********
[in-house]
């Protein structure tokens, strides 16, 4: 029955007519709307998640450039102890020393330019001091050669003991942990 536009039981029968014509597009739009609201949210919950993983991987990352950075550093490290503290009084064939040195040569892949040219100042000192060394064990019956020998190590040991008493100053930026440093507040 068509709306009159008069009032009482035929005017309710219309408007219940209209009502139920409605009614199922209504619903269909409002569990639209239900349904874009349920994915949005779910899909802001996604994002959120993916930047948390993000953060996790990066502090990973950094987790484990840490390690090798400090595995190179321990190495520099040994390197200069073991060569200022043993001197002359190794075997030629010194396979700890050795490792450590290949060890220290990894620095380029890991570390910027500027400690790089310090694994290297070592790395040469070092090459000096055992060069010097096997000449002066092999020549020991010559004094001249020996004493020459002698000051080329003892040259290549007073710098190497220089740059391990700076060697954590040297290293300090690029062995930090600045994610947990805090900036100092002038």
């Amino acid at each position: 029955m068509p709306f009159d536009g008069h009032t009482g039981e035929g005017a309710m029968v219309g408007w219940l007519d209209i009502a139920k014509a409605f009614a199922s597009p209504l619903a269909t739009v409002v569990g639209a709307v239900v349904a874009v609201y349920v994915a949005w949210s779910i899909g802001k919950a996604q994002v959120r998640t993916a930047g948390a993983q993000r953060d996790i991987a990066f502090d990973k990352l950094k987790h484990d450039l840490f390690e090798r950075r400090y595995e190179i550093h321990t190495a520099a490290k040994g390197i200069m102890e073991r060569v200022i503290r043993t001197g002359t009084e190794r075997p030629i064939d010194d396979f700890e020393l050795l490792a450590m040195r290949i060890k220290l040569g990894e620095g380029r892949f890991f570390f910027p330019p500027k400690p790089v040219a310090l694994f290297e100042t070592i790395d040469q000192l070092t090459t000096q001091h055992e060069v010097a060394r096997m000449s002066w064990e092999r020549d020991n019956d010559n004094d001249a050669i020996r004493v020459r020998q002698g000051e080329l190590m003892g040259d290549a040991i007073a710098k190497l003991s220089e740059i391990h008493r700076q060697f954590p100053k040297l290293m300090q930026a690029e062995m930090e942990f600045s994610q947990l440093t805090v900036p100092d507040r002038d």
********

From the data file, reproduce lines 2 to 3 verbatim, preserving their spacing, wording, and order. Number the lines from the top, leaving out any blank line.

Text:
């Protein structure tokens, strides 16, 4: 029955007519709307998640450039102890020393330019001091050669003991942990 536009039981029968014509597009739009609201949210919950993983991987990352950075550093490290503290009084064939040195040569892949040219100042000192060394064990019956020998190590040991008493100053930026440093507040 068509709306009159008069009032009482035929005017309710219309408007219940209209009502139920409605009614199922209504619903269909409002569990639209239900349904874009349920994915949005779910899909802001996604994002959120993916930047948390993000953060996790990066502090990973950094987790484990840490390690090798400090595995190179321990190495520099040994390197200069073991060569200022043993001197002359190794075997030629010194396979700890050795490792450590290949060890220290990894620095380029890991570390910027500027400690790089310090694994290297070592790395040469070092090459000096055992060069010097096997000449002066092999020549020991010559004094001249020996004493020459002698000051080329003892040259290549007073710098190497220089740059391990700076060697954590040297290293300090690029062995930090600045994610947990805090900036100092002038």
């Amino acid at each position: 029955m068509p709306f009159d536009g008069h009032t009482g039981e035929g005017a309710m029968v219309g408007w219940l007519d209209i009502a139920k014509a409605f009614a199922s597009p209504l619903a269909t739009v409002v569990g639209a709307v239900v349904a874009v609201y349920v994915a949005w949210s779910i899909g802001k919950a996604q994002v959120r998640t993916a930047g948390a993983q993000r953060d996790i991987a990066f502090d990973k990352l950094k987790h484990d450039l840490f390690e090798r950075r400090y595995e190179i550093h321990t190495a520099a490290k040994g390197i200069m102890e073991r060569v200022i503290r043993t001197g002359t009084e190794r075997p030629i064939d010194d396979f700890e020393l050795l490792a450590m040195r290949i060890k220290l040569g990894e620095g380029r892949f890991f570390f910027p330019p500027k400690p790089v040219a310090l694994f290297e100042t070592i790395d040469q000192l070092t090459t000096q001091h055992e060069v010097a060394r096997m000449s002066w064990e092999r020549d020991n019956d010559n004094d001249a050669i020996r004493v020459r020998q002698g000051e080329l190590m003892g040259d290549a040991i007073a710098k190497l003991s220089e740059i391990h008493r700076q060697f954590p100053k040297l290293m300090q930026a690029e062995m930090e942990f600045s994610q947990l440093t805090v900036p100092d507040r002038d």